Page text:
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Argentina
Coordinates: 34°S 64°W / 34°S 64°W / -34; -64Argentine Republic[A] República Argentina  (Spanish)FlagCoat of armsMotto: "En unión y libertad" ("In Unity and Freedom")Anthem: Himno Nacional Argentino ("Argentine National Anthem")Sol de Mayo[2] (Sun of May)Location of  Argentina  (dark green) in South America  (grey)Capital and largest city Buenos Aires 34°36′S 58°23′W / 34.600°S 58.383°W / -34.600; -58.383Official languages NoneNational language Spanish[a]Regional languagesGuarani in Corrientes;[3] Qom, Mocoví and Wichí in Chaco[4]Religion77.1% Roman Catholicism 10.8% Protestant 10.1% Non-religious 2.6% Other[5]DemonymArgentine Argentinian Argentinean (uncommon)Government Federal presidential constitutional republic• PresidentMauricio Macri•
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Quechuan And Aymaran Spelling Shift
In recent years, Peru
Peru
and Bolivia
Bolivia
have revised the official spelling for place-names originating from Aymara and the Quechuan languages. A standardized alphabet for Quechua was adopted by the Peruvian government in 1975; a revision in 1985 moved to a three-vowel orthography.[1] The major changes are to replace the digraph hu with the single letter w, and to replace the consonants c/q[u] with either k or q, as appropriate in the word in question. K and q represent different sounds in most Andean languages: k is a velar stop, as in Spanish and English; q is a uvular stop [q]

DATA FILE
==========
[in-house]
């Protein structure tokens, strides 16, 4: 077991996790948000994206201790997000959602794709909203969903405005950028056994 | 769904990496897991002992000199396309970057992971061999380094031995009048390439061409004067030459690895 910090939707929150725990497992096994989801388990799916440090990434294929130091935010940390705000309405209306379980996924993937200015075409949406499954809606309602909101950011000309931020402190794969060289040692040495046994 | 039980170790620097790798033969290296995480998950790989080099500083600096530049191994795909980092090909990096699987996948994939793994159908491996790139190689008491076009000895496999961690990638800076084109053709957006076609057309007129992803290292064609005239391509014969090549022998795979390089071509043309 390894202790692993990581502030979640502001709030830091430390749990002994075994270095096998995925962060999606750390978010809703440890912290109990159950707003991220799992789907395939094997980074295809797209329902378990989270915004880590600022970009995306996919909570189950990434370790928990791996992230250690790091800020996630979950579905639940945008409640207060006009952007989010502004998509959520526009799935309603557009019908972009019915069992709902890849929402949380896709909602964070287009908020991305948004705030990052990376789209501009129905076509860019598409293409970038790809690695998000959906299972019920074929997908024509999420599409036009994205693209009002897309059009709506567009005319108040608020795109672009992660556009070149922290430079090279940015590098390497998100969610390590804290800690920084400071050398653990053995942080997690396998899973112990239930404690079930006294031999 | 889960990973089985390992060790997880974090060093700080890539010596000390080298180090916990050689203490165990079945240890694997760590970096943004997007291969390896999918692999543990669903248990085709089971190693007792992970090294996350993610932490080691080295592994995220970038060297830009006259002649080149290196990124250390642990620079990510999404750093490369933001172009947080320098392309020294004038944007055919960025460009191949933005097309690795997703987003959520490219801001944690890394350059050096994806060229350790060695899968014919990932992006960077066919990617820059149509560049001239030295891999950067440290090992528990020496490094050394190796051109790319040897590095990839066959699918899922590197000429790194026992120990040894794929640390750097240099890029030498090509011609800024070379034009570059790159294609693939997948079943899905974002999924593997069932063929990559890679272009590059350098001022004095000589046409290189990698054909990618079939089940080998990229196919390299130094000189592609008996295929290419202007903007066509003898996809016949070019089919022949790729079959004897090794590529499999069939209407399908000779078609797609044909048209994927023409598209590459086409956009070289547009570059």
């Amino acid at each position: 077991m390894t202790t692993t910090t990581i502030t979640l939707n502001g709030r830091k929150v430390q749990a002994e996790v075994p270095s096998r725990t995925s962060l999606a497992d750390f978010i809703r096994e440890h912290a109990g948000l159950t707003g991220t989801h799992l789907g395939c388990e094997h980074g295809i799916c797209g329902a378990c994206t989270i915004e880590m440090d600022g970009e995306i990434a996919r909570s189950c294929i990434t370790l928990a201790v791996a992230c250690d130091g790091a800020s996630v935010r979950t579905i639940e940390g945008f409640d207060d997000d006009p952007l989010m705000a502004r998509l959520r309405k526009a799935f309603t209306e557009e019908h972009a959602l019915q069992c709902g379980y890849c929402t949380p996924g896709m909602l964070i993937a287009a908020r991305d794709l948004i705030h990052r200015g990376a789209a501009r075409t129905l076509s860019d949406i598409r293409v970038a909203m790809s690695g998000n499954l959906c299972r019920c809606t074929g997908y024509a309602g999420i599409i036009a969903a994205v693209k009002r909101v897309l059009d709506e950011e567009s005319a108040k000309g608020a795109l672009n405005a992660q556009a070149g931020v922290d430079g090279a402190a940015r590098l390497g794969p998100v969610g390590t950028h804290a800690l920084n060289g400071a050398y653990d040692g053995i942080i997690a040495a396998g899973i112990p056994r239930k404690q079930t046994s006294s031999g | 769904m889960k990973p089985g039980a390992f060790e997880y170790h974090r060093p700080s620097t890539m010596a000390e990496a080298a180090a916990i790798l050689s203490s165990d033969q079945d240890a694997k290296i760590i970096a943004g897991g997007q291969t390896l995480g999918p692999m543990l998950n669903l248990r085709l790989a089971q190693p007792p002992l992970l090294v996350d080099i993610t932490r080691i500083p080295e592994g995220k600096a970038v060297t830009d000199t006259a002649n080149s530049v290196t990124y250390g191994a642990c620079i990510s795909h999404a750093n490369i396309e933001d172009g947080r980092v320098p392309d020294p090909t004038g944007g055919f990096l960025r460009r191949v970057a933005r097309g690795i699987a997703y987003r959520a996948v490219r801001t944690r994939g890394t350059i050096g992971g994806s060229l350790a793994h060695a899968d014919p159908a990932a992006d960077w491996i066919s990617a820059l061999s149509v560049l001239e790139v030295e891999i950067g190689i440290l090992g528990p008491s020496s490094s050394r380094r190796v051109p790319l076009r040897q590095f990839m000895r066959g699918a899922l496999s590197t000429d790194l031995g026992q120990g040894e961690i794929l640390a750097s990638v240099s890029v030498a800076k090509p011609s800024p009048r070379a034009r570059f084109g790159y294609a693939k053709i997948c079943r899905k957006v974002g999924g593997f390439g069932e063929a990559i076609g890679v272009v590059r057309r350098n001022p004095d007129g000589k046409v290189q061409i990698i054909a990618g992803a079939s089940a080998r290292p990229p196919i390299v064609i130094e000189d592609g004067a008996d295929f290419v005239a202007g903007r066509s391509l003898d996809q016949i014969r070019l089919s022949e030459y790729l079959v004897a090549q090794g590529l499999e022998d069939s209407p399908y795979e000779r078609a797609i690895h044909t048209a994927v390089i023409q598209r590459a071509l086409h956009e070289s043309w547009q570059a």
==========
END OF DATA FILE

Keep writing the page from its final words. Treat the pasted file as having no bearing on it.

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International Standard Book Number
The International Standard Book
Book
Number (ISBN) is a numeric commercial book identifier which is intended to be unique.[a][b] Publishers purchase ISBNs from an affiliate of the International ISBN Agency.[1] An ISBN is assigned to each separate edition and variation (except reprintings) of a publication. For example, an e-book, a paperback and a hardcover edition of the same book will each have a different ISBN. The ISBN is ten digits long if assigned before 2007, and thirteen digits long if assigned on or after 1 January 2007. The method of assigning an ISBN is nation-specific and varies between countries, often depending on how large the publishing industry is within a country. The initial ISBN identification format was devised in 1967, based upon the 9-digit Standard Book
Book
Numbering (SBN) created in 1966
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Special
Special
Special
or the specials or variation, may refer to:.mw-parser-output .tocright float:right;clear:right;width:auto;background:none;padding:.5em 0 .8em 1.4em;margin-bottom:.5em .mw-parser-output .tocright-clear-left clear:left .mw-parser-output .tocright-clear-both clear:both .mw-parser-output .tocright-clear-none clear:none Contents1 Policing 2 Literature 3 Film and television 4 Music4.1 Albums 4.2 Songs5 Computing 6 Other uses 7 See alsoPolicing[edit] Specials, Ulster
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Languages Of Chile
The Republic of Chile
Chile
is an overwhelmingly Spanish-speaking country, with the exceptions of isolated native and immigrant communities. According to Ethnologue, Chile
Chile